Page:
“Other” Families

Family means different things to different people. For me, family is everything. I grew up in a traditional family of four in the small town of Clinton, New Jersey.  My dad worked and my mom stayed home until my brother and I were in school full-time. She then worked only during school hours, so I had the luxury of seeing my mom before I went to school and when I got home.  We went on one or two family vacations each year, (usually to Wildwood Crest) and spent a lot of quality time together playing all kinds of games – both board games and imaginary ones. It was an amazing time in my life.

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A Trophy for the Losers?

We as a society and especially in education are rewarding mediocrity and  losers.

Case #1 – A few days ago, my 11 year-old nice had a cheer leading competition.   I asked her how she did and this was her response:

“We lost. We came in last…but we got a trophy!”

Um. What?

Case #2 -A very good friend of mine  sent her son to a golf camp where he struggled with basically every part of golfing – his swing, his stance, putting.  On the last day, her little boy (9 years old) got into the car with a small trophy.  My friend looked at it and asked what it was.  He told her it was a trophy for participation.  She, an athlete herself,  nodded and continued driving in silence and confusion.  After a few moments of silence and reflection, the little boy said, “Mom, I’m not sure why I got this trophy. I’m not really good at golf.”

He is a very smart little boy.

Case #3 – I taught 6th grade in a middle school where students were publicly recognized for making the Honor Roll and High Honor Roll with a certificate and pin in front of their peers and parents. About 3/4 of all the students in the entire grade were receiving these awards. Normally, there was a small percentage, especially for High Honor Roll, which required A’s in every class.  Seeing so many students sitting there waiting to get their awards, one might think that there were a lot of really smart kids in the 6th grade. That was not the case.  Students were placed on the Honor Rolls if they got A’s at their educational levels.  It didn’t matter if they were not reading at the 6th grade level or above, like it used to be.   If the student had an IEP (Individualized Education Plan) and was supposed to perform at a 3rd grade level and did so, s/he made the Honor Roll.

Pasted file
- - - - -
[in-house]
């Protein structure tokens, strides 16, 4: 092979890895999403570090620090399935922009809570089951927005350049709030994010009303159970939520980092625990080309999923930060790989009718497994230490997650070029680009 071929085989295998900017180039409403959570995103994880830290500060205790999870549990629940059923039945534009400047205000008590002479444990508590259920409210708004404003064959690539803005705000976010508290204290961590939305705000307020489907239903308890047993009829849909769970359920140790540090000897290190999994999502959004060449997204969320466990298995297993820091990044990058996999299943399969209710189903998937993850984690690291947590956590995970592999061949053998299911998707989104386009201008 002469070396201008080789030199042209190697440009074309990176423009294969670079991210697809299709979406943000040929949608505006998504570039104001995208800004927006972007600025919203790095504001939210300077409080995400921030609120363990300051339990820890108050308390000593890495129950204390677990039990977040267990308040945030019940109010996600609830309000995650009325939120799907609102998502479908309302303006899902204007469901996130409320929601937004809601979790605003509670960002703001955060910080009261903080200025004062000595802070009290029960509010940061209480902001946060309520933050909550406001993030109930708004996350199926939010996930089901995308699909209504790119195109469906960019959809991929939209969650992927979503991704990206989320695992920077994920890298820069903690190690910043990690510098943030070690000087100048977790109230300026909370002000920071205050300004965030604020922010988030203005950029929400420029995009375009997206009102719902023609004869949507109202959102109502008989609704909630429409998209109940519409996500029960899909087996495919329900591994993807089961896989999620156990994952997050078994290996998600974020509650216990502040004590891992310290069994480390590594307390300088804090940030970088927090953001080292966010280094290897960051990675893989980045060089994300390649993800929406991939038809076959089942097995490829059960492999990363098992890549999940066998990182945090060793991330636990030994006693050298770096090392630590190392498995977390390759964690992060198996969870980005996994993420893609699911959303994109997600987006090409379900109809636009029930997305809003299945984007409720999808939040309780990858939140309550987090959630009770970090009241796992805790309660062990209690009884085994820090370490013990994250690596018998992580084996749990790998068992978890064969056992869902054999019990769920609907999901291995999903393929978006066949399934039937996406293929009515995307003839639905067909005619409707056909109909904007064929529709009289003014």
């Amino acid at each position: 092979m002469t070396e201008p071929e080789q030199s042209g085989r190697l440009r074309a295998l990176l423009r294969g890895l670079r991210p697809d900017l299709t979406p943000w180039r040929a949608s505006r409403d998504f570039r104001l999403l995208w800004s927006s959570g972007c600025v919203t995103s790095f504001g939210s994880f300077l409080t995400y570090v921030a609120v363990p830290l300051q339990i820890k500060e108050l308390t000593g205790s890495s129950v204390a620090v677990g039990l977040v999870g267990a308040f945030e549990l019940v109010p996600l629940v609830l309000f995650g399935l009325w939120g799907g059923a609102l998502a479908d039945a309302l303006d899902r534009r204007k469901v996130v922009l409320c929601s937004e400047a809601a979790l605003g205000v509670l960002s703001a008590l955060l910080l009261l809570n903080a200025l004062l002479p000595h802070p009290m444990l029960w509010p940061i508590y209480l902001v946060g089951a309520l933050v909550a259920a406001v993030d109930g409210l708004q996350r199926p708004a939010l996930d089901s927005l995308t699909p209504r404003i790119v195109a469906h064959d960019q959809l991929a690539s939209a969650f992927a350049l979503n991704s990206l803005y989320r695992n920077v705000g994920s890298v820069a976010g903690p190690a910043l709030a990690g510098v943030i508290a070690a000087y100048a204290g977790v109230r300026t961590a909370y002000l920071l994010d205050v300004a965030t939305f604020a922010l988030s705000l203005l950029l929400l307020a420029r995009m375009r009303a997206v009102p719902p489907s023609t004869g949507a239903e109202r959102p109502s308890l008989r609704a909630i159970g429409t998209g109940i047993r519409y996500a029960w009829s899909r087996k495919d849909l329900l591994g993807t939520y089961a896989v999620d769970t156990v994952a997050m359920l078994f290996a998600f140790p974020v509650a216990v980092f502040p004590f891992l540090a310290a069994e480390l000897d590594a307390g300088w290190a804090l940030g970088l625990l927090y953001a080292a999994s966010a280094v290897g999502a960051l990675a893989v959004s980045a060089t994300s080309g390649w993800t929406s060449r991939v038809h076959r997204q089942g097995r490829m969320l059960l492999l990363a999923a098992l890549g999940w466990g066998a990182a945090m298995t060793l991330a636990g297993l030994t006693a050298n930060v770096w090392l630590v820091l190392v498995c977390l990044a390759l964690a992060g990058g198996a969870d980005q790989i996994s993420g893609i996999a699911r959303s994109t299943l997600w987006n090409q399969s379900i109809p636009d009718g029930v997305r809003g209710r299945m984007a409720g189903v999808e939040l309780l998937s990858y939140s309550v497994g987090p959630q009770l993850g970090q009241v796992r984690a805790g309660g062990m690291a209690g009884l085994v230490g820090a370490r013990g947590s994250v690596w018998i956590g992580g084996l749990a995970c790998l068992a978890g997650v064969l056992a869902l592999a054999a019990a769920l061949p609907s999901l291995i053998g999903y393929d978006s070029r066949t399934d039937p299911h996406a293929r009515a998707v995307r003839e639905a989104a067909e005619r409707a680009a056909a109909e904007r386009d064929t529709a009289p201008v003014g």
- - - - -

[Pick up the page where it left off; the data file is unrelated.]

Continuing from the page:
This is insulting to the kids reading at high school levels.


Here are my squawkings about this problem:

Case #1 – Trophies are for winners, not losers.  Not everyone wins and if you do not place, you do not deserve a reward.  In the Olympics, medals are awarded for 1st, 2nd and 3rd places.  That’s it. The guy who finishes last on the track does not get one.  The girl who finishes 4th in swimming does not receive one.  And they shouldn’t.  They didn’t earn it.  Sports is about competing. And when you compete, there are winners and there are losers. Reward the winners and only the winners. They deserve it because they are the best.

Case #2 – See above, but also realize this. Kids are smart.  By around 8 or 9 years old, kids clearly see who is good at something and who is not.  Some people have natural abilities and some do not. We have to teach this to our children and as parents and educators we must accept and acknowledge this; not give our kids false hopes that they will be great at everything.  These participation trophies are ridiculous and are borderline mocking the kids who excel at an activity or sport.  There is no need give trophies to everyone when they are clearly not good at something.  You know it and they know it. STOP DOING THIS.